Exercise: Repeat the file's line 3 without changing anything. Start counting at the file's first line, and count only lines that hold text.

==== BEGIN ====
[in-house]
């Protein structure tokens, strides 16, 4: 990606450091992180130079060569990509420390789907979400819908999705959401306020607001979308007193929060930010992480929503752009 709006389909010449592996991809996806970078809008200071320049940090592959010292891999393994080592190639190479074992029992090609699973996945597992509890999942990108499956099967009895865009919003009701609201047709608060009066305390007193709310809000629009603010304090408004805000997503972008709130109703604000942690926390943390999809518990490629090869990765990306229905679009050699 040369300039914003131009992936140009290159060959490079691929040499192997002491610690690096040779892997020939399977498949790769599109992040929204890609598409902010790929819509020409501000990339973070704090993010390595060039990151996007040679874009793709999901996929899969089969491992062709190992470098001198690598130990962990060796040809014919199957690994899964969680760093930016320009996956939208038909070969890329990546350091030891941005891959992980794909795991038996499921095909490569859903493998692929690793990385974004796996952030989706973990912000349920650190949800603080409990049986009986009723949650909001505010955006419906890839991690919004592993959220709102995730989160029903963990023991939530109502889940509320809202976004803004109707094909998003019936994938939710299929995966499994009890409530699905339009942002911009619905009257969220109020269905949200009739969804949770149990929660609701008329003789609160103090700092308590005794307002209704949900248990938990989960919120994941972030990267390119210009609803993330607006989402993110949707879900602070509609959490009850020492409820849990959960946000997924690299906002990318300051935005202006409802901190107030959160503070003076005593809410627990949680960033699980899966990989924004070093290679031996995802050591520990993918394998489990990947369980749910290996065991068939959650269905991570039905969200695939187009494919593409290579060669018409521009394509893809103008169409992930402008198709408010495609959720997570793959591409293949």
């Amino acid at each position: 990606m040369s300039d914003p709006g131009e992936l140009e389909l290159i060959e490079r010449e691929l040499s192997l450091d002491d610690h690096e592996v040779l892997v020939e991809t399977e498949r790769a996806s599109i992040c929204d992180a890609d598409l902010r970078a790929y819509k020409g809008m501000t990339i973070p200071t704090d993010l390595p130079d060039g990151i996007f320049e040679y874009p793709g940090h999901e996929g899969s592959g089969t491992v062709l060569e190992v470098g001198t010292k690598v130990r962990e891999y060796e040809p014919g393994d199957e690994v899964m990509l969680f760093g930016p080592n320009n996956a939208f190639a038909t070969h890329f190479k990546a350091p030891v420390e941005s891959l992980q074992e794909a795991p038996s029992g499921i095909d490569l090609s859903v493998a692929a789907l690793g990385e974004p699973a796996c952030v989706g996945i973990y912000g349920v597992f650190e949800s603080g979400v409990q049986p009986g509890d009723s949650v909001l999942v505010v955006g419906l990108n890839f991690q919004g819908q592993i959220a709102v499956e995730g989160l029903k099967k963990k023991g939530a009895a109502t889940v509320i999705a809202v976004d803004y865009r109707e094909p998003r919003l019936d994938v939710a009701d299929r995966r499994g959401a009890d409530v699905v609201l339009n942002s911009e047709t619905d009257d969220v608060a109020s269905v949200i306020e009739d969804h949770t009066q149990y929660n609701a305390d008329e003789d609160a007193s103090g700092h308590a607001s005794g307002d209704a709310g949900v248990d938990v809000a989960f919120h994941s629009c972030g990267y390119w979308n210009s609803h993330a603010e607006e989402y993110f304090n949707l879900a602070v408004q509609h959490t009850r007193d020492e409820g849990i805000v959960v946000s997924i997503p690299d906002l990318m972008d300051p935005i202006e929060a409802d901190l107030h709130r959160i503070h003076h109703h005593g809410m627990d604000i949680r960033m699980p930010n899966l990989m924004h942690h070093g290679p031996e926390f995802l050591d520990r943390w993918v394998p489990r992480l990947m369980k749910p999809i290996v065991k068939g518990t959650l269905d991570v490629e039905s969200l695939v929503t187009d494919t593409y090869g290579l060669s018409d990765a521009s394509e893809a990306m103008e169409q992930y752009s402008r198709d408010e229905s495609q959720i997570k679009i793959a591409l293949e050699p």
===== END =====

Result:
């Amino acid at each position: 990606m040369s300039d914003p709006g131009e992936l140009e389909l290159i060959e490079r010449e691929l040499s192997l450091d002491d610690h690096e592996v040779l892997v020939e991809t399977e498949r790769a996806s599109i992040c929204d992180a890609d598409l902010r970078a790929y819509k020409g809008m501000t990339i973070p200071t704090d993010l390595p130079d060039g990151i996007f320049e040679y874009p793709g940090h999901e996929g899969s592959g089969t491992v062709l060569e190992v470098g001198t010292k690598v130990r962990e891999y060796e040809p014919g393994d199957e690994v899964m990509l969680f760093g930016p080592n320009n996956a939208f190639a038909t070969h890329f190479k990546a350091p030891v420390e941005s891959l992980q074992e794909a795991p038996s029992g499921i095909d490569l090609s859903v493998a692929a789907l690793g990385e974004p699973a796996c952030v989706g996945i973990y912000g349920v597992f650190e949800s603080g979400v409990q049986p009986g509890d009723s949650v909001l999942v505010v955006g419906l990108n890839f991690q919004g819908q592993i959220a709102v499956e995730g989160l029903k099967k963990k023991g939530a009895a109502t889940v509320i999705a809202v976004d803004y865009r109707e094909p998003r919003l019936d994938v939710a009701d299929r995966r499994g959401a009890d409530v699905v609201l339009n942002s911009e047709t619905d009257d969220v608060a109020s269905v949200i306020e009739d969804h949770t009066q149990y929660n609701a305390d008329e003789d609160a007193s103090g700092h308590a607001s005794g307002d209704a709310g949900v248990d938990v809000a989960f919120h994941s629009c972030g990267y390119w979308n210009s609803h993330a603010e607006e989402y993110f304090n949707l879900a602070v408004q509609h959490t009850r007193d020492e409820g849990i805000v959960v946000s997924i997503p690299d906002l990318m972008d300051p935005i202006e929060a409802d901190l107030h709130r959160i503070h003076h109703h005593g809410m627990d604000i949680r960033m699980p930010n899966l990989m924004h942690h070093g290679p031996e926390f995802l050591d520990r943390w993918v394998p489990r992480l990947m369980k749910p999809i290996v065991k068939g518990t959650l269905d991570v490629e039905s969200l695939v929503t187009d494919t593409y090869g290579l060669s018409d990765a521009s394509e893809a990306m103008e169409q992930y752009s402008r198709d408010e229905s495609q959720i997570k679009i793959a591409l293949e050699p």